Since the results of this study are based on information from medical and school records, the age of onset for each of the research-identified categories of AD/HD is represented by the age at which the subject fulfilled research criteria. The mean ± SD age at which subjects fulfilled research criteria was 10.2 ± 3.5 years for definite AD/HD and 11.5 ± 4.0 years for probable AD/HD.
This study provides information about the occurrence of AD/HD and helps to explain the wide variation in reported rates of occurrence of this disorder. We believe that this study represents the first report of the occurrence of AD/HD in a large, population-based birth cohort. The AD/HD incident cases in the current study were identified on the basis of rigorous research criteria, including a clinical diagnosis and extensive supporting documentation. We were also able to obtain comprehensive information about birth cohort subjects from both medical and school records.
The available literature includes estimates of AD/HD occurrence based on a wide range of sample sizes, often with convenience samples that may not be representative of the communities from which the subjects were selected.4,14- 16 Existing studies frequently employed limited sources and types of information, often relying on a single rating scale to identify AD/HD cases.8,9 Finally, since it has been shown that parents and teachers often give conflicting reports of AD/HD symptoms, it is important to include information from all observers to identify children with AD/HD.17,18
The cumulative incidence results from this study help to explain the variation in reported occurrence of AD/HD. Incidence studies are an important epidemiological tool primarily used to estimate the risk to an individual of acquiring a particular condition.19 The use of a birth cohort provides an opportunity to study the natural selection of subjects by placing them into different categories of risk for AD/HD, minimizing many of the biases inherent in studies based on prevalence cases (eg, net migration due to children with AD/HD moving into or out of the community).20 Prevalence studies are used primarily as a measure of the burden of a condition on the community and are less desirable for etiological studies.21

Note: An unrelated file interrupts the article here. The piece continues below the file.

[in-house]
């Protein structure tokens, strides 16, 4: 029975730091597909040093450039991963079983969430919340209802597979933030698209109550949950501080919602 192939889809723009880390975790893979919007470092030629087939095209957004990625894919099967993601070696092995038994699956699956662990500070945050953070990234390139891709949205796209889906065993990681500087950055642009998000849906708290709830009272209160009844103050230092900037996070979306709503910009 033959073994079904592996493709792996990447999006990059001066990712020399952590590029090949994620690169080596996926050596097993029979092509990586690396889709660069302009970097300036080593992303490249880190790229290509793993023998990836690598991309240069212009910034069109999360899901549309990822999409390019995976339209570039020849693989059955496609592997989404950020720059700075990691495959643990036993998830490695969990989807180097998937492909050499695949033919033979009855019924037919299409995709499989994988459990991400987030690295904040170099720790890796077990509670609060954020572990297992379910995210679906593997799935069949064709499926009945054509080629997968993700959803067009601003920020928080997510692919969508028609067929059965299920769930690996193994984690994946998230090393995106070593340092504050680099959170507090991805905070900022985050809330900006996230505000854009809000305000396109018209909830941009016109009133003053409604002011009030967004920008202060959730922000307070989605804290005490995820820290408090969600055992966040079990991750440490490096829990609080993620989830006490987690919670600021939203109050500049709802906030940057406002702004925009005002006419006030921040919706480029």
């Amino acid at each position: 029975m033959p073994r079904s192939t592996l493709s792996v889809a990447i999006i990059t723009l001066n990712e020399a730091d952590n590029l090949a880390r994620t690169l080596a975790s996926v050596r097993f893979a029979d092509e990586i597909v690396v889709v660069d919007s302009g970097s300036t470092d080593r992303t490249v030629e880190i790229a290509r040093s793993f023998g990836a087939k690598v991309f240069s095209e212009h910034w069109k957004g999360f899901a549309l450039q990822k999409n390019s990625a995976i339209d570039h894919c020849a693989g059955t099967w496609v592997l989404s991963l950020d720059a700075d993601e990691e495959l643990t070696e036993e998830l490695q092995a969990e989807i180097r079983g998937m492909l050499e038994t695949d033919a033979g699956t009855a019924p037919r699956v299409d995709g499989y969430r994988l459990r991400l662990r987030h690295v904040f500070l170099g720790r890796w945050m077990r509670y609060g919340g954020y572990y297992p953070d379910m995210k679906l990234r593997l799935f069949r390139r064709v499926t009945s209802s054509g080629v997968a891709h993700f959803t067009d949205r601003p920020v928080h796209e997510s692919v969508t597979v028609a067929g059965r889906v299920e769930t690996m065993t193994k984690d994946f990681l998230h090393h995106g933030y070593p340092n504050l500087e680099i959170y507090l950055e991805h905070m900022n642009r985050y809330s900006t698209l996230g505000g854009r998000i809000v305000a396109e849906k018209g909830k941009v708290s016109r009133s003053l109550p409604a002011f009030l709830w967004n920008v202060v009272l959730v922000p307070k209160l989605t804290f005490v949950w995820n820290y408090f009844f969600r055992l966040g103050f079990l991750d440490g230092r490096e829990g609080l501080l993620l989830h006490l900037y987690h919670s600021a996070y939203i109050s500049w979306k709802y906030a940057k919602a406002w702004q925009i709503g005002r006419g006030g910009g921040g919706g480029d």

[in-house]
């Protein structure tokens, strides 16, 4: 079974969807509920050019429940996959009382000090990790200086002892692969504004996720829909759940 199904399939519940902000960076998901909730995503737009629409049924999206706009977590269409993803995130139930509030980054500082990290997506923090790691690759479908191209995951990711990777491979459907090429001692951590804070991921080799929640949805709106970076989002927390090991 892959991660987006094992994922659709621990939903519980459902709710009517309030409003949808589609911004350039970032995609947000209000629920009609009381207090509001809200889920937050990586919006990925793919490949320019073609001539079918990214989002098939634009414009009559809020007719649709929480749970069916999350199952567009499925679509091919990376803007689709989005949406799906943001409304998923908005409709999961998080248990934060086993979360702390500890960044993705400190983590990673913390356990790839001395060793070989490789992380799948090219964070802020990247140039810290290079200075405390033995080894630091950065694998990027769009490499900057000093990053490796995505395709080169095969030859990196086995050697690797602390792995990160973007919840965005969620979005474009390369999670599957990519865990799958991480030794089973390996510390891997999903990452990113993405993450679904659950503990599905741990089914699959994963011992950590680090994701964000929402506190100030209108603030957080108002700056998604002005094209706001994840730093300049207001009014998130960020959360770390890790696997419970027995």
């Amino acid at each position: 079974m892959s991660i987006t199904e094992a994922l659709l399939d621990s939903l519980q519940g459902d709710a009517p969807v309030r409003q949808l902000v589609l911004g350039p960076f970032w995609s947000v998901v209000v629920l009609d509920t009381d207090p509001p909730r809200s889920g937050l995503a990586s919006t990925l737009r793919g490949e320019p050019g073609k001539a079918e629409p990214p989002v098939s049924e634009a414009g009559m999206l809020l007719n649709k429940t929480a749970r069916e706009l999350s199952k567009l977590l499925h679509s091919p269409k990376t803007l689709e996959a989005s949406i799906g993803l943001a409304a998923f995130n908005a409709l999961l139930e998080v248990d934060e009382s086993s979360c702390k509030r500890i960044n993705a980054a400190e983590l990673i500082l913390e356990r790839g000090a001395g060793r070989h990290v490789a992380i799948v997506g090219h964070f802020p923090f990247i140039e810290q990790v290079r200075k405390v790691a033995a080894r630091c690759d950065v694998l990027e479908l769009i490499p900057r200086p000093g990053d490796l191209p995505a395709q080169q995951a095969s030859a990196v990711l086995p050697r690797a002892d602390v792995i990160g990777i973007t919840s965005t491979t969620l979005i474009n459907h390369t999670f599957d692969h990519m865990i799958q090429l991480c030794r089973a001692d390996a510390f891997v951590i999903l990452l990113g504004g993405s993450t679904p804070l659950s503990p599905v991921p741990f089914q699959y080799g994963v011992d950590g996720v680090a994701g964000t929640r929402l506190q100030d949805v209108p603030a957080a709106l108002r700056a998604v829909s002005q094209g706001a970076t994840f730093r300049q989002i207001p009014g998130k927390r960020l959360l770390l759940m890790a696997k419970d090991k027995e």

In the absence of birth cohort–based incidence studies of AD/HD, we can cautiously compare the cumulative incidence from our study with the prevalence reported by other investigators. The highest estimate of the incidence of AD/HD in the birth cohort by age 19 years, based on the least restrictive research criteria for case identification, was 16.0% (definite AD/HD plus probable AD/HD plus questionable AD/HD). Wolraich et al8 and Baumgartel et al9 recently reported prevalence rates of 11.4% and 17.8%, respectively. In both of these studies, a single teacher rating scale of AD/HD symptoms, based on DSM-IV criteria, was employed. If applied to our birth cohort, this method would likely identify subjects who would fulfill our least restrictive research criteria. Another recent study that employed a teacher survey based on DSM-III-R criteria found a prevalence rate of 8.5% among 11- to 14-year-old boys.15 This lower figure may reflect the fact that DSM-IV criteria have been found to identify more children with AD/HD than DSM-III-R criteria.8 Subjects included in our highest estimate of the occurrence of AD/HD may not all represent true cases of the disorder. The questionable AD/HD group had information in the records consistent with DSM-IV criteria or had documentation of a positive parent and/or teacher rating. As specified in the DSM-IV and in the American Academy of Pediatrics practice guidelines for AD/HD, the presence of symptoms consistent with AD/HD is only the first step in the diagnostic process.6 A more thorough evaluation may offer alternative explanations for the same set of symptoms. This may account, in part, for the large number of children treated for AD/HD in some communities.3- 5